In a few months, if you click your computer keyboard and log onto the internet, the information superhighway could take you to Botswana’s historical sites where you may find yourself face to face with historical figures like the famous three chiefs: Kgama, Sebele and Bathoen.
Members of the public will in the near future be able to access Botswana’s archived historical and cultural material at the Department of National Archives and Record Services simply by clicking at their computer keyboards and logging on to the internet.
Plans to launch an inventory or user guide on the archived material at the Department of National Archives and Record Services, and make it accessible to the general public through the internet, are at an advanced stage, thanks to a University of Botswana-funded research project.
Presently, for a person to get information on any subject at the BNARS, they have to be directed by the specific issues they have in mind rather than a broad-based database of existing records pertaining to the subject matter.
Professor Nathan Mnjama, of the Faculty of Library and Information Studies at the University of Botswana, said, “It should be noted however, that the inventory will only contain information on those records which are considered accessible to the general public by law.”
According to the National Archives Act of 1978, records may be accessible to the public at the expiry of 20 years. Mnjama said that other factors that may impact on access to records include instances where the Director of BNARS may decide as empowered by the Act, to extend the period beyond the stipulated 20 years, or records may be poorly organized and, therefore, unprocessed.
There are times when the records may be damaged or, for some reason, distorted that they cannot by any means be helpful. The UB academic posited that this may also impede access.
“We have almost completed the documentation of all recorded and archived materials, and the inventory is currently in draft form, he said. Once the due processes involved in this project are exhausted, the data would then be stored electronically and ultimately put onto the internet and a website accordingly launched. Students, researchers and any interested parties from across the country would be able to access the inventory from anywhere.”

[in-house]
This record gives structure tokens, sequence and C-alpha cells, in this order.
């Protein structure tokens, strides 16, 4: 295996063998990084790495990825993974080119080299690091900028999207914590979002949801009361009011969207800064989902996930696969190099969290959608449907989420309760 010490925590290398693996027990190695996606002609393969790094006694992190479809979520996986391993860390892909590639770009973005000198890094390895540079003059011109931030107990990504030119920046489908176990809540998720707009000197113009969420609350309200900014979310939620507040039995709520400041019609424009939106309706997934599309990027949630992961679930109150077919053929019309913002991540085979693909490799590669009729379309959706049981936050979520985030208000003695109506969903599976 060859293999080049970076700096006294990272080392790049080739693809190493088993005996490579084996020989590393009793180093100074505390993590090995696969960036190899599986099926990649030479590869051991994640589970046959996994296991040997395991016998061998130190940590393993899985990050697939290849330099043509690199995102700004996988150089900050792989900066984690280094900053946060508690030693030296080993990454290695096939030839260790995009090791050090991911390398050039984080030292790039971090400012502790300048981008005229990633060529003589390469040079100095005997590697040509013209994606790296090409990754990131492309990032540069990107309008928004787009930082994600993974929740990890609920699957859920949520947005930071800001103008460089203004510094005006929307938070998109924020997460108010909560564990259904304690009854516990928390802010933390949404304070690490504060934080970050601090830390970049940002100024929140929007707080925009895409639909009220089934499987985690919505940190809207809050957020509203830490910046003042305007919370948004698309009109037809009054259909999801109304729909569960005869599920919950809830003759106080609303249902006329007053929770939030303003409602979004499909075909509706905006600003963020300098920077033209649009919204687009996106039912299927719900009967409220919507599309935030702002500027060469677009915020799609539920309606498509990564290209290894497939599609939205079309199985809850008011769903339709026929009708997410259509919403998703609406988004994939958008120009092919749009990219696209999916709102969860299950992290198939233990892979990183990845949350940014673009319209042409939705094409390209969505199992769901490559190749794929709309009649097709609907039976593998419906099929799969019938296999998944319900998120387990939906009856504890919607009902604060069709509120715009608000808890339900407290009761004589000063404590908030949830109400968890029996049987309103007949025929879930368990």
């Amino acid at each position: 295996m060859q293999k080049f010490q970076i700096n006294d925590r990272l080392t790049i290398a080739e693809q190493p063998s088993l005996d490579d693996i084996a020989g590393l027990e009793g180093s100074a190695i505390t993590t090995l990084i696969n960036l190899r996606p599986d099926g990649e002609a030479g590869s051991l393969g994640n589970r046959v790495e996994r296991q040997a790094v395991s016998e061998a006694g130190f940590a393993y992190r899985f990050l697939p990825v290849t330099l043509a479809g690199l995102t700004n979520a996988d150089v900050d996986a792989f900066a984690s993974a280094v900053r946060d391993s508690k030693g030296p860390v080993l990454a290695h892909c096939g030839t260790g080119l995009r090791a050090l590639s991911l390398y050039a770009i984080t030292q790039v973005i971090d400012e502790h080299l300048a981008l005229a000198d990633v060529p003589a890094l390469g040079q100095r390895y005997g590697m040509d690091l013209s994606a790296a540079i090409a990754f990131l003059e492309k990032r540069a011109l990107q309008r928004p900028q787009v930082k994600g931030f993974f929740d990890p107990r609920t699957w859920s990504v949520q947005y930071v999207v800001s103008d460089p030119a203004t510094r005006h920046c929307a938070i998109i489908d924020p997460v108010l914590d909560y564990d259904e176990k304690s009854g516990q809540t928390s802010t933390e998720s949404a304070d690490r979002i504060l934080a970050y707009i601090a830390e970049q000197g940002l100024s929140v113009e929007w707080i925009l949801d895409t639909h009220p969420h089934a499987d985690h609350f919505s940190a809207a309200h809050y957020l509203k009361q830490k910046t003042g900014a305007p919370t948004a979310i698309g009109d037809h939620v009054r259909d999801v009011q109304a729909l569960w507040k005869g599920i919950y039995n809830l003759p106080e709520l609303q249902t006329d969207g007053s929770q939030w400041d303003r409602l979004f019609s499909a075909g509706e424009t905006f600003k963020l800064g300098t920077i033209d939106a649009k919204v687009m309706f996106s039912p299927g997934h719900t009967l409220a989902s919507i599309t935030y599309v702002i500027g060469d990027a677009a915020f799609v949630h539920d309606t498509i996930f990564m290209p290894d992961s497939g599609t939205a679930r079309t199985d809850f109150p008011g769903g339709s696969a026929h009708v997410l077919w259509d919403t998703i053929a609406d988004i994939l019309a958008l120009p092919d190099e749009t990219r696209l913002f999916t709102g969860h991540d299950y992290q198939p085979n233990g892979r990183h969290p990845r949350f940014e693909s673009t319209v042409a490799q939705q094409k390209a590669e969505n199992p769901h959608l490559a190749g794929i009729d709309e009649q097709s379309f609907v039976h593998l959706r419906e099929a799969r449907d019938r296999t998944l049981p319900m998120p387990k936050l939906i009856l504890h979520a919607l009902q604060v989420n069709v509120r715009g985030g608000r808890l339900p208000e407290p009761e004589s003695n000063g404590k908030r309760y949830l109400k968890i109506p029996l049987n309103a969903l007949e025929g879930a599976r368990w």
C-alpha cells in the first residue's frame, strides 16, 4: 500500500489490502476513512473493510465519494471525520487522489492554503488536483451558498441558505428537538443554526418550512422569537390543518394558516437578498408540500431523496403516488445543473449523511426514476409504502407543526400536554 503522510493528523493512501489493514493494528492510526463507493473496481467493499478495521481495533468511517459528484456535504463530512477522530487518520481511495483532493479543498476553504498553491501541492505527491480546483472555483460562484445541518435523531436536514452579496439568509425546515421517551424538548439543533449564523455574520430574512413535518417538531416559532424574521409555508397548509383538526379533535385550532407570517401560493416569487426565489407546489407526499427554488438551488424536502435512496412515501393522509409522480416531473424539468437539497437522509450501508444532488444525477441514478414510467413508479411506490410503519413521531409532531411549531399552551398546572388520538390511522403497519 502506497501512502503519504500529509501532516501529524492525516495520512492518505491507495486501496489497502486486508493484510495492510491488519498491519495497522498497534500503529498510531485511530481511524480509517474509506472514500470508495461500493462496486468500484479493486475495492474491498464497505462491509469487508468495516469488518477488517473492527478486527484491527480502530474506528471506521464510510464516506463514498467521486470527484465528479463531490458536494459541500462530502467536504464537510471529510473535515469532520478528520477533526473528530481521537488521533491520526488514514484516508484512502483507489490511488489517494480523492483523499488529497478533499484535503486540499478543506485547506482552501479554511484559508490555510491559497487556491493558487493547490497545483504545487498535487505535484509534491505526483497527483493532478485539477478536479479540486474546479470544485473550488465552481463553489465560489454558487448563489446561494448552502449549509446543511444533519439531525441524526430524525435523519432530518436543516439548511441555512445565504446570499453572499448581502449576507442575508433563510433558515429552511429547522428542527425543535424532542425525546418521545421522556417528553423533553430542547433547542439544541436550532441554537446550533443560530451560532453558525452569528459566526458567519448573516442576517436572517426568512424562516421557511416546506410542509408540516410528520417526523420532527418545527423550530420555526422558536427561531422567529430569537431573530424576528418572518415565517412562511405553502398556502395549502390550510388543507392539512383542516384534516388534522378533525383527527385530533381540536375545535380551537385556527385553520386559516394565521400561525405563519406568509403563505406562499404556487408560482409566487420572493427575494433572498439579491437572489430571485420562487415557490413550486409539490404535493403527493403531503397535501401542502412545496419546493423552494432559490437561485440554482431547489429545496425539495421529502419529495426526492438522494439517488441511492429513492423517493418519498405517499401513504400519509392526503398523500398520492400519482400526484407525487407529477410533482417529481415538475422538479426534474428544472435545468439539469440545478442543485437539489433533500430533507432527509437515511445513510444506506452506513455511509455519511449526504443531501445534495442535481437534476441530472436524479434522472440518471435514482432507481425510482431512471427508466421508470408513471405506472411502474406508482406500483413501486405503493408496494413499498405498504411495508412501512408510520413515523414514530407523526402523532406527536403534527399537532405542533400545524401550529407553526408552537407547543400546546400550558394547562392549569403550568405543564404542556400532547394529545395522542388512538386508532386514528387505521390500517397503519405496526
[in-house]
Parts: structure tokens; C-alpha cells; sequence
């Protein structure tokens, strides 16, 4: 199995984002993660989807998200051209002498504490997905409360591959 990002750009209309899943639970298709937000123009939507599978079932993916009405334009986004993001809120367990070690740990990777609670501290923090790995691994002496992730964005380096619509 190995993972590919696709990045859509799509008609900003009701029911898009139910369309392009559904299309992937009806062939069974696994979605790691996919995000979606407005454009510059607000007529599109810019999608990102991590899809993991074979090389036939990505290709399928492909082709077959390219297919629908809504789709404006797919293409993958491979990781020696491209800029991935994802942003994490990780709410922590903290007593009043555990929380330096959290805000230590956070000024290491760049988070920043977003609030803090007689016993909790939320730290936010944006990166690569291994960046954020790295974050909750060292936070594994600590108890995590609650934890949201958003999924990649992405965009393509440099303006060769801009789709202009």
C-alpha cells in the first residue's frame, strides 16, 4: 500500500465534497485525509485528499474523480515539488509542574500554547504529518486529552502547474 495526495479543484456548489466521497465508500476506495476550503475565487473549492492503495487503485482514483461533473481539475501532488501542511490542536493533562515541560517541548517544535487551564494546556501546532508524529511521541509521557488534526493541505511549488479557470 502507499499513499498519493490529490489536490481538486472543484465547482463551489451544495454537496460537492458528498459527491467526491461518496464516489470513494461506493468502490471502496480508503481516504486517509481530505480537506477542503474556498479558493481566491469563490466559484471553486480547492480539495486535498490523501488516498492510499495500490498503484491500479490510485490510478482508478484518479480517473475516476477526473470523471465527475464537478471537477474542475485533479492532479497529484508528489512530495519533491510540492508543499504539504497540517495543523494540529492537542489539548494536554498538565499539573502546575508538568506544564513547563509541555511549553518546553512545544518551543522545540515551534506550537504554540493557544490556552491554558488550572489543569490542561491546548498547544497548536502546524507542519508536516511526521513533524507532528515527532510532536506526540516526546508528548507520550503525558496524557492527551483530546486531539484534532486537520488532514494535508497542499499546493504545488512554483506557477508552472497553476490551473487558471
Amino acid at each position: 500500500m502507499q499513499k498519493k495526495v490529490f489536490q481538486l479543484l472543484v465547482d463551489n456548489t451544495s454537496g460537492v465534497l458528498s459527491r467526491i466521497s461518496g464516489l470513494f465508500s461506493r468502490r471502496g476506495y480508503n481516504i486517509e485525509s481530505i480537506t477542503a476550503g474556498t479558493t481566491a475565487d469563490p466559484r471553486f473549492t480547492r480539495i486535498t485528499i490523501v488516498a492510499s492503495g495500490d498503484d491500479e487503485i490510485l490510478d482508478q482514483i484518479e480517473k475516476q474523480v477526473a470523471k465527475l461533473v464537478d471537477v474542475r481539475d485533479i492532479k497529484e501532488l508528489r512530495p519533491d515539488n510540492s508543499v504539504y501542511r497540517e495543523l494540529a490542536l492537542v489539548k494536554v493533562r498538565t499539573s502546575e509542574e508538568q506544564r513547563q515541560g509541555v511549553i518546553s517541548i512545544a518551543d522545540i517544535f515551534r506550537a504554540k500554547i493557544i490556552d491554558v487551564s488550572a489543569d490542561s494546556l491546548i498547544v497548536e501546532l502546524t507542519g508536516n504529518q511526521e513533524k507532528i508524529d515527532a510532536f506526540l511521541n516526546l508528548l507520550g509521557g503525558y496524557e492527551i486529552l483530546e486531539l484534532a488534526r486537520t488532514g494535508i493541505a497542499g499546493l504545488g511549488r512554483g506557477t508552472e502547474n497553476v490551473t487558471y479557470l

The existing inventory was last prepared in 1984, according to the UB academic. But since a lot of records have since been filed with the institute, it had to be updated, although it was not electronically stored because of the level of technology in the country.
Approached to comment on the project, Kelebogile Kgabi, Director of the BNARS had this to say, “Indeed, we are partners with the University of Botswana.”
Kgabi further expressed happiness saying that the project will enhance her department’s mandate of informing the public.
Commenting on the same issue, Professor Neil Parsons, a historian at the University of Botswana, said that it was a giant leap forward, and that this would further enable our neighbours in the SADC region to identify any records that they need.
However, Parsons decried what he referred to as constraining the advancement of knowledge by the present restrictive policy of demanding research permits even for local academics, despite the fact that in some foreign lands one doesn’t need a permit to research even if they may be foreigners.
“To add salt to injury, the fact that the authority that issues permits is a separate one from BNARS means that the process is unnecessarily prolonged.”
One of the major reasons why the national archives falls under the Ministry of the Office of the President is the national and cultural value attached to the department.
“That is why the Ministry of Home Affairs was identified as the suitable custodian of the cultural heritage as it was the highest office during the colonial era.”